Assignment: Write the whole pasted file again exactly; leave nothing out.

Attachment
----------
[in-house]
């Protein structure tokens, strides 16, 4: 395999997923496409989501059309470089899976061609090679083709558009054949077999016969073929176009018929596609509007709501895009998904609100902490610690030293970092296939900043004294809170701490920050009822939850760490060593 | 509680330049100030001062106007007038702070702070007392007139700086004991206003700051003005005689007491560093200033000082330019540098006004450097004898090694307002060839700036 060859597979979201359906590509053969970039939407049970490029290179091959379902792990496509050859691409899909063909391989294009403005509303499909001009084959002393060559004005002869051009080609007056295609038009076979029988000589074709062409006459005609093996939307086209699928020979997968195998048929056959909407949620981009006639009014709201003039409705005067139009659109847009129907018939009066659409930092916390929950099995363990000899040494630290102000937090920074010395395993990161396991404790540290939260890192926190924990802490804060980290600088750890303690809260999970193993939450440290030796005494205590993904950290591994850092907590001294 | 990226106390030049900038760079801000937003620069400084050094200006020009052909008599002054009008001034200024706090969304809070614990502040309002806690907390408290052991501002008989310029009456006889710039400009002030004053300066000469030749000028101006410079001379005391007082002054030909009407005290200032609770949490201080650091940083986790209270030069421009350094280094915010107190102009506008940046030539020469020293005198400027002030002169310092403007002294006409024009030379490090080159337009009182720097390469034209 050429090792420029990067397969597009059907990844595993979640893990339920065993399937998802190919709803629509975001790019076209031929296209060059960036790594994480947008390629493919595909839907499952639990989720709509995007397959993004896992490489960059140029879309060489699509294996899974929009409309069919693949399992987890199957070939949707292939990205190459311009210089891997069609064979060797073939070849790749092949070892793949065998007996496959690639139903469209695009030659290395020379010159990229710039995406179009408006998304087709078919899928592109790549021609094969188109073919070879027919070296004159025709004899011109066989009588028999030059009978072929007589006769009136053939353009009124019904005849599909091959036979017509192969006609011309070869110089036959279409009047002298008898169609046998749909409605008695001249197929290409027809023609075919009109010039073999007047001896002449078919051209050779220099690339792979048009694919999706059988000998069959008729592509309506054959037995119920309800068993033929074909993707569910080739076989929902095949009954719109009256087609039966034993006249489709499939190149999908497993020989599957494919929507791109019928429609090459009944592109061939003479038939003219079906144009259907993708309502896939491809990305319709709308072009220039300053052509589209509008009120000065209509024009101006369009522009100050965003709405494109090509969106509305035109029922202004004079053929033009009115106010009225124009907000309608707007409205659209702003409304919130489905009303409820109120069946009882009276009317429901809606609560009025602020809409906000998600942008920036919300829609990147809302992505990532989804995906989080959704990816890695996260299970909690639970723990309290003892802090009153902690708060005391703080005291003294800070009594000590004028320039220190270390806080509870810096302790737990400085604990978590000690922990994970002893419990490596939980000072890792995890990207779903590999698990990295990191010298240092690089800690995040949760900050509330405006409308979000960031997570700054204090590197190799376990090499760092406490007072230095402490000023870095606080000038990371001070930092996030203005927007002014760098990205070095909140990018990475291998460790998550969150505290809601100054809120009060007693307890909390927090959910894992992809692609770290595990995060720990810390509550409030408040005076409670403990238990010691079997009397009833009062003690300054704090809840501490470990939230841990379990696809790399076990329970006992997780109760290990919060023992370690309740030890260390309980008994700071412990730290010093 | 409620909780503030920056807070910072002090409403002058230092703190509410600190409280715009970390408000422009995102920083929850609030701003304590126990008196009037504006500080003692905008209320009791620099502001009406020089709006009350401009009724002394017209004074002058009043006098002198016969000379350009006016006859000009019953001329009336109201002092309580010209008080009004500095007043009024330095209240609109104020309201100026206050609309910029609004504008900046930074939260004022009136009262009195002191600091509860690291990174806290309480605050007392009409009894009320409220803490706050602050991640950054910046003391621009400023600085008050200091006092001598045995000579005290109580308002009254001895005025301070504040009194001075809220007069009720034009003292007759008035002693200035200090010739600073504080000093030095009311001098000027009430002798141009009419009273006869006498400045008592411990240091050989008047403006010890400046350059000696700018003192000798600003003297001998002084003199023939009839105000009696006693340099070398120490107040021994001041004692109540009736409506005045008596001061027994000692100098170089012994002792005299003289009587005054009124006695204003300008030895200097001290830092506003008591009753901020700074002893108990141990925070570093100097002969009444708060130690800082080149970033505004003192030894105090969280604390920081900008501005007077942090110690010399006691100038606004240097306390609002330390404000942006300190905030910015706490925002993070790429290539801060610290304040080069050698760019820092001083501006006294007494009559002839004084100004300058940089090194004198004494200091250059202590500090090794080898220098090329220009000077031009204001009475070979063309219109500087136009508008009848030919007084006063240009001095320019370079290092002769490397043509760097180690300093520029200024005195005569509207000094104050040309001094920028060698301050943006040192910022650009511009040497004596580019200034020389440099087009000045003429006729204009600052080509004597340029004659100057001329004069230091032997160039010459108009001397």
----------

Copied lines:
[in-house]
């Protein structure tokens, strides 16, 4: 395999997923496409989501059309470089899976061609090679083709558009054949077999016969073929176009018929596609509007709501895009998904609100902490610690030293970092296939900043004294809170701490920050009822939850760490060593 | 509680330049100030001062106007007038702070702070007392007139700086004991206003700051003005005689007491560093200033000082330019540098006004450097004898090694307002060839700036 060859597979979201359906590509053969970039939407049970490029290179091959379902792990496509050859691409899909063909391989294009403005509303499909001009084959002393060559004005002869051009080609007056295609038009076979029988000589074709062409006459005609093996939307086209699928020979997968195998048929056959909407949620981009006639009014709201003039409705005067139009659109847009129907018939009066659409930092916390929950099995363990000899040494630290102000937090920074010395395993990161396991404790540290939260890192926190924990802490804060980290600088750890303690809260999970193993939450440290030796005494205590993904950290591994850092907590001294 | 990226106390030049900038760079801000937003620069400084050094200006020009052909008599002054009008001034200024706090969304809070614990502040309002806690907390408290052991501002008989310029009456006889710039400009002030004053300066000469030749000028101006410079001379005391007082002054030909009407005290200032609770949490201080650091940083986790209270030069421009350094280094915010107190102009506008940046030539020469020293005198400027002030002169310092403007002294006409024009030379490090080159337009009182720097390469034209 050429090792420029990067397969597009059907990844595993979640893990339920065993399937998802190919709803629509975001790019076209031929296209060059960036790594994480947008390629493919595909839907499952639990989720709509995007397959993004896992490489960059140029879309060489699509294996899974929009409309069919693949399992987890199957070939949707292939990205190459311009210089891997069609064979060797073939070849790749092949070892793949065998007996496959690639139903469209695009030659290395020379010159990229710039995406179009408006998304087709078919899928592109790549021609094969188109073919070879027919070296004159025709004899011109066989009588028999030059009978072929007589006769009136053939353009009124019904005849599909091959036979017509192969006609011309070869110089036959279409009047002298008898169609046998749909409605008695001249197929290409027809023609075919009109010039073999007047001896002449078919051209050779220099690339792979048009694919999706059988000998069959008729592509309506054959037995119920309800068993033929074909993707569910080739076989929902095949009954719109009256087609039966034993006249489709499939190149999908497993020989599957494919929507791109019928429609090459009944592109061939003479038939003219079906144009259907993708309502896939491809990305319709709308072009220039300053052509589209509008009120000065209509024009101006369009522009100050965003709405494109090509969106509305035109029922202004004079053929033009009115106010009225124009907000309608707007409205659209702003409304919130489905009303409820109120069946009882009276009317429901809606609560009025602020809409906000998600942008920036919300829609990147809302992505990532989804995906989080959704990816890695996260299970909690639970723990309290003892802090009153902690708060005391703080005291003294800070009594000590004028320039220190270390806080509870810096302790737990400085604990978590000690922990994970002893419990490596939980000072890792995890990207779903590999698990990295990191010298240092690089800690995040949760900050509330405006409308979000960031997570700054204090590197190799376990090499760092406490007072230095402490000023870095606080000038990371001070930092996030203005927007002014760098990205070095909140990018990475291998460790998550969150505290809601100054809120009060007693307890909390927090959910894992992809692609770290595990995060720990810390509550409030408040005076409670403990238990010691079997009397009833009062003690300054704090809840501490470990939230841990379990696809790399076990329970006992997780109760290990919060023992370690309740030890260390309980008994700071412990730290010093 | 409620909780503030920056807070910072002090409403002058230092703190509410600190409280715009970390408000422009995102920083929850609030701003304590126990008196009037504006500080003692905008209320009791620099502001009406020089709006009350401009009724002394017209004074002058009043006098002198016969000379350009006016006859000009019953001329009336109201002092309580010209008080009004500095007043009024330095209240609109104020309201100026206050609309910029609004504008900046930074939260004022009136009262009195002191600091509860690291990174806290309480605050007392009409009894009320409220803490706050602050991640950054910046003391621009400023600085008050200091006092001598045995000579005290109580308002009254001895005025301070504040009194001075809220007069009720034009003292007759008035002693200035200090010739600073504080000093030095009311001098000027009430002798141009009419009273006869006498400045008592411990240091050989008047403006010890400046350059000696700018003192000798600003003297001998002084003199023939009839105000009696006693340099070398120490107040021994001041004692109540009736409506005045008596001061027994000692100098170089012994002792005299003289009587005054009124006695204003300008030895200097001290830092506003008591009753901020700074002893108990141990925070570093100097002969009444708060130690800082080149970033505004003192030894105090969280604390920081900008501005007077942090110690010399006691100038606004240097306390609002330390404000942006300190905030910015706490925002993070790429290539801060610290304040080069050698760019820092001083501006006294007494009559002839004084100004300058940089090194004198004494200091250059202590500090090794080898220098090329220009000077031009204001009475070979063309219109500087136009508008009848030919007084006063240009001095320019370079290092002769490397043509760097180690300093520029200024005195005569509207000094104050040309001094920028060698301050943006040192910022650009511009040497004596580019200034020389440099087009000045003429006729204009600052080509004597340029004659100057001329004069230091032997160039010459108009001397």